Taipei, December 29, 2021 – Hong Kong authorities must immediately and unconditionally drop all charges against Jimmy Lai, founder of the Next Digital Limited media company and the pro-democracy newspaper Apple Daily, as well as six former Next Digital and Apple Daily staff, and release them immediately, the Committee to Protect Journalists said today.
On Tuesday, the Department of Justice filed new charges of conspiracy to “print, publish, sell, offer for sale, distribute, display or reproduce seditious publication” against Lai, former Next Digital Limited chief executive officer Cheung Kim Hung, former Apple Daily associate publisher Chan Pui-man, former executive editor-in-chief Lam Man-chung, former editor-in-chief Ryan Law Wai-kwong, former editor-in-chief of the newspaper’s English edition Fung Wai-kong, and former editorial writer Yeung Ching-kee, according to news reports. The sedition charge is a criminal offense under the territory’s British colonial-era sedition law.
On Wednesday, police raided the nonprofit newsroom Stand News and arrested six people affiliated with the outlet on suspicion of sedition, leading the site to announce that it would cease operations immediately, according to news reports. Stand News deputy assignment editor Ronson Chan has since been released, news reports said. According to news reports, police included a seventh person, Chan Pui-man, who is imprisoned in the Apple Daily case, in the Stand News case because of articles she published in Stand News.
“The Hong Kong authorities all-out assault on independent media, including new charges against former Apple Daily executives and editors and the arrests at and closure of Stand News, mark a sad day for the people of Hong Kong,” said Steven Butler, CPJ’s Asia program coordinator, in Washington, D.C. “Hong Kong’s once-vibrant media scene is being crushed as China exerts greater control over the former colony, and the people of Hong Kong are deprived essential critical voices.”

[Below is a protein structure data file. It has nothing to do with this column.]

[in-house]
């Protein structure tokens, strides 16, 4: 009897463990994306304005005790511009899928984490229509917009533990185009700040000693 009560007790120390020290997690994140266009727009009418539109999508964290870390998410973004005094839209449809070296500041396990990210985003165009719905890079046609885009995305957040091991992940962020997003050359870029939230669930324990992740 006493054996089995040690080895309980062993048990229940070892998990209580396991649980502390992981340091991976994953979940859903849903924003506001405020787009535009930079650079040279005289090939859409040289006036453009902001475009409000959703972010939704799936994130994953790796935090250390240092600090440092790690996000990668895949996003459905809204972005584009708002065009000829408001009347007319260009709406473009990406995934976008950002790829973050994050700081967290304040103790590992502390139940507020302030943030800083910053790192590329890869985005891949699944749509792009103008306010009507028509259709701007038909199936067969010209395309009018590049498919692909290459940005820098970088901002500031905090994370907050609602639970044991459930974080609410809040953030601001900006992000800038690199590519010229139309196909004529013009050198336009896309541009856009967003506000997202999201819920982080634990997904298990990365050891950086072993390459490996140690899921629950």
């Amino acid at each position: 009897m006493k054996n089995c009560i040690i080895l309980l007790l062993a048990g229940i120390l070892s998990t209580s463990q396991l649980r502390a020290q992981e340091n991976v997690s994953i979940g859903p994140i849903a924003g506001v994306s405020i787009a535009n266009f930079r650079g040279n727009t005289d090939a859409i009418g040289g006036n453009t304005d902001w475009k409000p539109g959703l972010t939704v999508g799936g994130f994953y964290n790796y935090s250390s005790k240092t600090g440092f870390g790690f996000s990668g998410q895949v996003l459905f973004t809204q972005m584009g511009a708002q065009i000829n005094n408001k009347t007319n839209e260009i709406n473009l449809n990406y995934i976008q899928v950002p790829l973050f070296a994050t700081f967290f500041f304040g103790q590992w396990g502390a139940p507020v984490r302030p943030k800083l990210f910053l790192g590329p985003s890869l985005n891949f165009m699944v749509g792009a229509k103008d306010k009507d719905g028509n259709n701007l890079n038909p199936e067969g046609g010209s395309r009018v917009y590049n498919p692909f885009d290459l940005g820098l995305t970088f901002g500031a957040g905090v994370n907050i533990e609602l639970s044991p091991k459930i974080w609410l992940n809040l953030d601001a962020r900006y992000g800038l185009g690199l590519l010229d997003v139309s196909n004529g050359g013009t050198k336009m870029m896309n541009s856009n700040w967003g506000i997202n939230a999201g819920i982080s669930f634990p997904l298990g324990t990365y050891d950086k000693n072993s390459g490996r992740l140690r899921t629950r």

Lai, CPJ’s 2021 Gwen Ifill Press Freedom Awardee, is serving a 20-month prison term for charges related to his alleged involvement in illegal demonstrations, and is awaiting trial on national security and fraud charges with the other six former executives and journalists, according to CPJ research. If convicted on the national security charges, they could face life in prison.
If convicted of the new sedition charge, they could face a fine of up to $5,000 Hong Kong dollars (US$644) and up to two years in jail for a first offense, and up to three years in jail for subsequent offenses, according to Hong Kong’s Crimes Ordinance.
The Department of Justice did not respond to CPJ’s emailed request for comment.
CPJ’s 2021 prison census found that China remains the world’s worst jailer of journalists for the third year in a row. This year, Hong Kong journalists appear in CPJ’s annual prison census for the first time, according to CPJ research.